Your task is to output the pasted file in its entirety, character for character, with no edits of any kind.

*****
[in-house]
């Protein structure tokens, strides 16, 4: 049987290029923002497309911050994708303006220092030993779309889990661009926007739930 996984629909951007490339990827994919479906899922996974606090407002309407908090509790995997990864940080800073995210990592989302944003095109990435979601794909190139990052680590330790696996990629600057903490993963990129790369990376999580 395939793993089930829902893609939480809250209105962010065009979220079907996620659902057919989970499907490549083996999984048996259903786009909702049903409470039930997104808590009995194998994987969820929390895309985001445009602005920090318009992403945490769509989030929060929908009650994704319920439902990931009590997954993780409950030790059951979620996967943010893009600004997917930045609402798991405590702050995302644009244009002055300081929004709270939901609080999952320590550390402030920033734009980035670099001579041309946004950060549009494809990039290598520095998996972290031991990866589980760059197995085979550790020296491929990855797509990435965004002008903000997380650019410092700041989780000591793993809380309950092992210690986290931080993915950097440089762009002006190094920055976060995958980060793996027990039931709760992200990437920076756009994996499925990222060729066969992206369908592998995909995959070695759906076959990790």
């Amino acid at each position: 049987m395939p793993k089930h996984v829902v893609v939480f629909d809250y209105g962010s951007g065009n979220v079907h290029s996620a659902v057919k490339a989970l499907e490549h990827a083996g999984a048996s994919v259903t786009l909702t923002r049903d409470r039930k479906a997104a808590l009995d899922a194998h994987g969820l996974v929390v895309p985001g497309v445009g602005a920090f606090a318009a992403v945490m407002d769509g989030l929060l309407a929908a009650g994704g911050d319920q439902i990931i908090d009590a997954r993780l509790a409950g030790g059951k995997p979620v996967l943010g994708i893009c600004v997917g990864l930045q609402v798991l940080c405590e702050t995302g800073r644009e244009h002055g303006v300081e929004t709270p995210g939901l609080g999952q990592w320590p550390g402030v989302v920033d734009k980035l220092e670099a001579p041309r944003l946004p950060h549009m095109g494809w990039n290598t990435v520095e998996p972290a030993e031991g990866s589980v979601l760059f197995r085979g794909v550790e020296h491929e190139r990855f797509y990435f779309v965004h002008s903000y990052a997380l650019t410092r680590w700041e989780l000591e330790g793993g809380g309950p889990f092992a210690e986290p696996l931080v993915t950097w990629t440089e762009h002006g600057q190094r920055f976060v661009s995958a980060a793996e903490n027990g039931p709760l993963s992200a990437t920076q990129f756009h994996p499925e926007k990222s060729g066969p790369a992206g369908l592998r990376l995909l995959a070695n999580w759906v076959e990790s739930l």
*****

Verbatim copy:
[in-house]
């Protein structure tokens, strides 16, 4: 049987290029923002497309911050994708303006220092030993779309889990661009926007739930 996984629909951007490339990827994919479906899922996974606090407002309407908090509790995997990864940080800073995210990592989302944003095109990435979601794909190139990052680590330790696996990629600057903490993963990129790369990376999580 395939793993089930829902893609939480809250209105962010065009979220079907996620659902057919989970499907490549083996999984048996259903786009909702049903409470039930997104808590009995194998994987969820929390895309985001445009602005920090318009992403945490769509989030929060929908009650994704319920439902990931009590997954993780409950030790059951979620996967943010893009600004997917930045609402798991405590702050995302644009244009002055300081929004709270939901609080999952320590550390402030920033734009980035670099001579041309946004950060549009494809990039290598520095998996972290031991990866589980760059197995085979550790020296491929990855797509990435965004002008903000997380650019410092700041989780000591793993809380309950092992210690986290931080993915950097440089762009002006190094920055976060995958980060793996027990039931709760992200990437920076756009994996499925990222060729066969992206369908592998995909995959070695759906076959990790």
């Amino acid at each position: 049987m395939p793993k089930h996984v829902v893609v939480f629909d809250y209105g962010s951007g065009n979220v079907h290029s996620a659902v057919k490339a989970l499907e490549h990827a083996g999984a048996s994919v259903t786009l909702t923002r049903d409470r039930k479906a997104a808590l009995d899922a194998h994987g969820l996974v929390v895309p985001g497309v445009g602005a920090f606090a318009a992403v945490m407002d769509g989030l929060l309407a929908a009650g994704g911050d319920q439902i990931i908090d009590a997954r993780l509790a409950g030790g059951k995997p979620v996967l943010g994708i893009c600004v997917g990864l930045q609402v798991l940080c405590e702050t995302g800073r644009e244009h002055g303006v300081e929004t709270p995210g939901l609080g999952q990592w320590p550390g402030v989302v920033d734009k980035l220092e670099a001579p041309r944003l946004p950060h549009m095109g494809w990039n290598t990435v520095e998996p972290a030993e031991g990866s589980v979601l760059f197995r085979g794909v550790e020296h491929e190139r990855f797509y990435f779309v965004h002008s903000y990052a997380l650019t410092r680590w700041e989780l000591e330790g793993g809380g309950p889990f092992a210690e986290p696996l931080v993915t950097w990629t440089e762009h002006g600057q190094r920055f976060v661009s995958a980060a793996e903490n027990g039931p709760l993963s992200a990437t920076q990129f756009h994996p499925e926007k990222s060729g066969p790369a992206g369908l592998r990376l995909l995959a070695n999580w759906v076959e990790s739930l």